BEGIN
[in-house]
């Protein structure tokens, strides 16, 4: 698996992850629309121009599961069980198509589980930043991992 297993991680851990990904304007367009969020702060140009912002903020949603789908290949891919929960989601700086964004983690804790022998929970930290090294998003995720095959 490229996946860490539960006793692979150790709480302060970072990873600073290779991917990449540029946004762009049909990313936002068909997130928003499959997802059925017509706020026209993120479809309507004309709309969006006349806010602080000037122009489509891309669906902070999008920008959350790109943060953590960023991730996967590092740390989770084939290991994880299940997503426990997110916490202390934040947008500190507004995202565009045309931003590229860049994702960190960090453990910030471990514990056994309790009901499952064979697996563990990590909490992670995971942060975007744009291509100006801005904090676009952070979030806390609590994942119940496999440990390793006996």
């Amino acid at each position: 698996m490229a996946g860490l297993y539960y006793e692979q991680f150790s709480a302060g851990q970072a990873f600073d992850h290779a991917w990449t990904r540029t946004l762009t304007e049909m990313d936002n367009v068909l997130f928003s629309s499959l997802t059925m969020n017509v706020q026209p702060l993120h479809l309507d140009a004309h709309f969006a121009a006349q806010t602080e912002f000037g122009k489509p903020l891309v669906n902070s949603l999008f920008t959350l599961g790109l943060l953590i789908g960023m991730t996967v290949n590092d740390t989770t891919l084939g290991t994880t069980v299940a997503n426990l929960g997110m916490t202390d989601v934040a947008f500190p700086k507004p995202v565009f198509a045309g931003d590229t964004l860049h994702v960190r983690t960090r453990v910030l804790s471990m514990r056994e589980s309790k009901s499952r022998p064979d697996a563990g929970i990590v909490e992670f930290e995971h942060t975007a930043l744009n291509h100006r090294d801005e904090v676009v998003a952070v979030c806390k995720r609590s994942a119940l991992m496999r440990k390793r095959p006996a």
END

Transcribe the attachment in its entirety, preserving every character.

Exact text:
[in-house]
């Protein structure tokens, strides 16, 4: 698996992850629309121009599961069980198509589980930043991992 297993991680851990990904304007367009969020702060140009912002903020949603789908290949891919929960989601700086964004983690804790022998929970930290090294998003995720095959 490229996946860490539960006793692979150790709480302060970072990873600073290779991917990449540029946004762009049909990313936002068909997130928003499959997802059925017509706020026209993120479809309507004309709309969006006349806010602080000037122009489509891309669906902070999008920008959350790109943060953590960023991730996967590092740390989770084939290991994880299940997503426990997110916490202390934040947008500190507004995202565009045309931003590229860049994702960190960090453990910030471990514990056994309790009901499952064979697996563990990590909490992670995971942060975007744009291509100006801005904090676009952070979030806390609590994942119940496999440990390793006996």
């Amino acid at each position: 698996m490229a996946g860490l297993y539960y006793e692979q991680f150790s709480a302060g851990q970072a990873f600073d992850h290779a991917w990449t990904r540029t946004l762009t304007e049909m990313d936002n367009v068909l997130f928003s629309s499959l997802t059925m969020n017509v706020q026209p702060l993120h479809l309507d140009a004309h709309f969006a121009a006349q806010t602080e912002f000037g122009k489509p903020l891309v669906n902070s949603l999008f920008t959350l599961g790109l943060l953590i789908g960023m991730t996967v290949n590092d740390t989770t891919l084939g290991t994880t069980v299940a997503n426990l929960g997110m916490t202390d989601v934040a947008f500190p700086k507004p995202v565009f198509a045309g931003d590229t964004l860049h994702v960190r983690t960090r453990v910030l804790s471990m514990r056994e589980s309790k009901s499952r022998p064979d697996a563990g929970i990590v909490e992670f930290e995971h942060t975007a930043l744009n291509h100006r090294d801005e904090v676009v998003a952070v979030c806390k995720r609590s994942a119940l991992m496999r440990k390793r095959p006996a």